Draggable Elements

Dragging an element around the screen is something that is pretty firmly in the territory of JavaScript. You’ll want access to DOM events like clicks and mouse movement. But we’re here to talk CSS trickery so let’s get it done in HTML and CSS alone!

Just to be clear, even when we pull this off in HTML and CSS, all we’re getting done is making the element draggable around the screen. If you actually need to do something as a result of that dragging, your back in JavaScript territory.

This trick comes by way of Scott Kellum. Scott has done a number of my absolute favorite CSS tricks over the years, like this super simple @keyframes setup that bounces an element off the viewport edges like an old school screensaver, to an impressive Sass-powered parallax technique.

There really just one CSS thing that can help us with click-and-drag, and that’s the browser UI we get on desktop browsers when we use the resize property. Here’s a <div> where we use it (along with overflow: hidden; which is a prereq for it to work):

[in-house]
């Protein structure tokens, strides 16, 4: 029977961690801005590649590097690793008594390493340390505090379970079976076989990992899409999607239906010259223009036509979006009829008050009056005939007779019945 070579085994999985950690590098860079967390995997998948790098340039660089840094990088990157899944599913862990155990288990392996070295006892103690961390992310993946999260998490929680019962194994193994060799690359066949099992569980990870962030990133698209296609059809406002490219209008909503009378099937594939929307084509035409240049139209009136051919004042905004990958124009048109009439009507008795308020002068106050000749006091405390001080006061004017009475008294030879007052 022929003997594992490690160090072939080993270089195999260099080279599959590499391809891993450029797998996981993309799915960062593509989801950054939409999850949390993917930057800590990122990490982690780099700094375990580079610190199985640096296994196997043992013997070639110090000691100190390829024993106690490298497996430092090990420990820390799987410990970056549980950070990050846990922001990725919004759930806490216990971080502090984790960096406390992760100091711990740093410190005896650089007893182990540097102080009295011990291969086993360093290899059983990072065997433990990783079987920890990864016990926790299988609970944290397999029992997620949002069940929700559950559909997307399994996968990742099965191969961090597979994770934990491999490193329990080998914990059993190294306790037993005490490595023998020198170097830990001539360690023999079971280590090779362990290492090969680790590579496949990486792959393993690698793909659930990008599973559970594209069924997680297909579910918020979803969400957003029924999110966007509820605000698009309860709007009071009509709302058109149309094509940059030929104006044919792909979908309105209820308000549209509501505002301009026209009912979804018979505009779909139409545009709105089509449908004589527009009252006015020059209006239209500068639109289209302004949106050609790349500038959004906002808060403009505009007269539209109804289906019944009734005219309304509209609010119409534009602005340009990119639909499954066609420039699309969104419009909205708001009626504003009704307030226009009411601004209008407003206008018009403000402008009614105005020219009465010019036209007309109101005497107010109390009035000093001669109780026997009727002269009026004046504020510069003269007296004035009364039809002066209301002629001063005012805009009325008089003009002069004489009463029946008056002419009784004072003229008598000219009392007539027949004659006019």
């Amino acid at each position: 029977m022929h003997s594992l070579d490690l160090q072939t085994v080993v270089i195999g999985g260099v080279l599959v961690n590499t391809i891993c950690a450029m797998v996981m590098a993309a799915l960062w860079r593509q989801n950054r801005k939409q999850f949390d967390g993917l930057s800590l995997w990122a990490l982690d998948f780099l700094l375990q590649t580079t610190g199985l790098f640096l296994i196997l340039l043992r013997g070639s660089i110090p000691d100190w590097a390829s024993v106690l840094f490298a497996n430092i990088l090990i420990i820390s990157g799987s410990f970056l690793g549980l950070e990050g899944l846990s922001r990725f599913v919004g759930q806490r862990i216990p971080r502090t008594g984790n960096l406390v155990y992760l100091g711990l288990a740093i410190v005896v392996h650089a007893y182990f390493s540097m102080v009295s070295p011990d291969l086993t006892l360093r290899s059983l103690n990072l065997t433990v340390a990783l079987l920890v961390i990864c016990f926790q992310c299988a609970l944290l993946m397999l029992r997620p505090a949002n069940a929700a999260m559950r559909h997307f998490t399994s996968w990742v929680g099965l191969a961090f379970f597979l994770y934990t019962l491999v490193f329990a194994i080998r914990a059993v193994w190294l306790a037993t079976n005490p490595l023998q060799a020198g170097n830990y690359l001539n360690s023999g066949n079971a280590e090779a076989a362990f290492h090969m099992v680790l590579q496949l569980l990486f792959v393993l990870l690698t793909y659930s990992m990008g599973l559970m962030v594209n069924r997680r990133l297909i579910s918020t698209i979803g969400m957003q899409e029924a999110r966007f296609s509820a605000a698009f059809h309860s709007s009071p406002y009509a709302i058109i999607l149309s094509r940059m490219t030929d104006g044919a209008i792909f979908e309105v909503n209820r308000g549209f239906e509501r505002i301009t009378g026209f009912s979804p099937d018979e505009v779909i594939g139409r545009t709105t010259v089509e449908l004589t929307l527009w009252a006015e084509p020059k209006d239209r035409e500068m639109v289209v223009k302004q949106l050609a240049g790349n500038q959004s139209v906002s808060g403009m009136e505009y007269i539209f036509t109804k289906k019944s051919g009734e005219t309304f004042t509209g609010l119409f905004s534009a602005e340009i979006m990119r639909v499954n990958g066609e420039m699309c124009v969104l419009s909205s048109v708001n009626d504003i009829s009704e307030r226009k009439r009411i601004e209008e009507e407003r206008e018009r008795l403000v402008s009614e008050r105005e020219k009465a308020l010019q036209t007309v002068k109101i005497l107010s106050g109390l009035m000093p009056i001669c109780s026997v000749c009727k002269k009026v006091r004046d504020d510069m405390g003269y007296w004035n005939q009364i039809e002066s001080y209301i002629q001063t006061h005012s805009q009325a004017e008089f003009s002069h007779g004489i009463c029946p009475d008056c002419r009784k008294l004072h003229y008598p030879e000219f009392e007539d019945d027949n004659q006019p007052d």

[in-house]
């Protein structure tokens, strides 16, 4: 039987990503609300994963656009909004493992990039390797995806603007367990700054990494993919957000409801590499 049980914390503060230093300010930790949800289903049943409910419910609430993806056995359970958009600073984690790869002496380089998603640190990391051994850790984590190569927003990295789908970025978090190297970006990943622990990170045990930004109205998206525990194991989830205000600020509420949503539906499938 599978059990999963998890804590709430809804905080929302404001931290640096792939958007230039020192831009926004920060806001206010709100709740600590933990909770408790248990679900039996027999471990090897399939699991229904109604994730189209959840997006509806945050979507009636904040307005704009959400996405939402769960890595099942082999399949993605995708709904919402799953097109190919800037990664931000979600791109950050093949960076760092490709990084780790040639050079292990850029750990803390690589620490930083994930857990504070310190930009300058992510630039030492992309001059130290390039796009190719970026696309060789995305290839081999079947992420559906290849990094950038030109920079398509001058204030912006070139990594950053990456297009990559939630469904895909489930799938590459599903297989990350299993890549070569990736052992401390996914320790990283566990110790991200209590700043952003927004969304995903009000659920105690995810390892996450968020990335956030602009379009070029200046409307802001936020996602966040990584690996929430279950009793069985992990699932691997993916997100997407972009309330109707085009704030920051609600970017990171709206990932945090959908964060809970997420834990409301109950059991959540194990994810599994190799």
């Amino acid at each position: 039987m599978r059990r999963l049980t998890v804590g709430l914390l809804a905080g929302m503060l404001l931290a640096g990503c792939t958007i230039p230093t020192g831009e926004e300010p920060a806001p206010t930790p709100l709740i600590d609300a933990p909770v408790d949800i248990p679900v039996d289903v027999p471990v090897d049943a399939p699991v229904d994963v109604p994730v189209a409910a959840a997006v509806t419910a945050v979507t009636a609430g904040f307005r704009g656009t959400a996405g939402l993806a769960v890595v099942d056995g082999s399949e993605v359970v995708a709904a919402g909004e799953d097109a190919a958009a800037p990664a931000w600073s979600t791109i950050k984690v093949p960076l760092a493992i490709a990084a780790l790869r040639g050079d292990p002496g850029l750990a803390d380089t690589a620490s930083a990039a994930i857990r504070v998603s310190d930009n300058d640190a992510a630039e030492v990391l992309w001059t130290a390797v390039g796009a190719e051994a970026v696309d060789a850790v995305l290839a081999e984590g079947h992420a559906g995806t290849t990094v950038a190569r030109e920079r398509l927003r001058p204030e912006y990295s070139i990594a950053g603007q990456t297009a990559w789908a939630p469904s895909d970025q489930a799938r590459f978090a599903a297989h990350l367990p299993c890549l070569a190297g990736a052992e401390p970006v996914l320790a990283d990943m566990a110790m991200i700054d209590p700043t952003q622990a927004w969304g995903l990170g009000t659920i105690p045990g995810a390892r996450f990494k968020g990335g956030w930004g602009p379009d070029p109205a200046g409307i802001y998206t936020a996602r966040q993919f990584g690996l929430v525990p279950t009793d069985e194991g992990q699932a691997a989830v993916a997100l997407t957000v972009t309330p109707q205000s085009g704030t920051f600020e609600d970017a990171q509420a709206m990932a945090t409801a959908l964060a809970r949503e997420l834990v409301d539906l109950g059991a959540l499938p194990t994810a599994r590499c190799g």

If you’re looking at the demo a desktop browser, you’ll be able to grab the bottom right corner of that and drag it around.

Now here’s the real trick.

We can put that resizeable element into another container. That container will grow in height naturally as the resizeable element changes height. It will change it width naturally because of width: min-content;.

Now we have a parent element that resizes along with the resizeable element. That matters because we can put other stuff in that parent element that moves along with it. I’ll drop a big ol’ ✖ in there and position it right on top of the resizer, with pointer-events: none; on it so I can still do the resizing:

Now if we make sure the resizing element is hidden via opacity: 0; it appears as if we’ve made a draggable element out of nowhere! We might need to jiggle the numbers a bit to get things lining up, but it’s doable: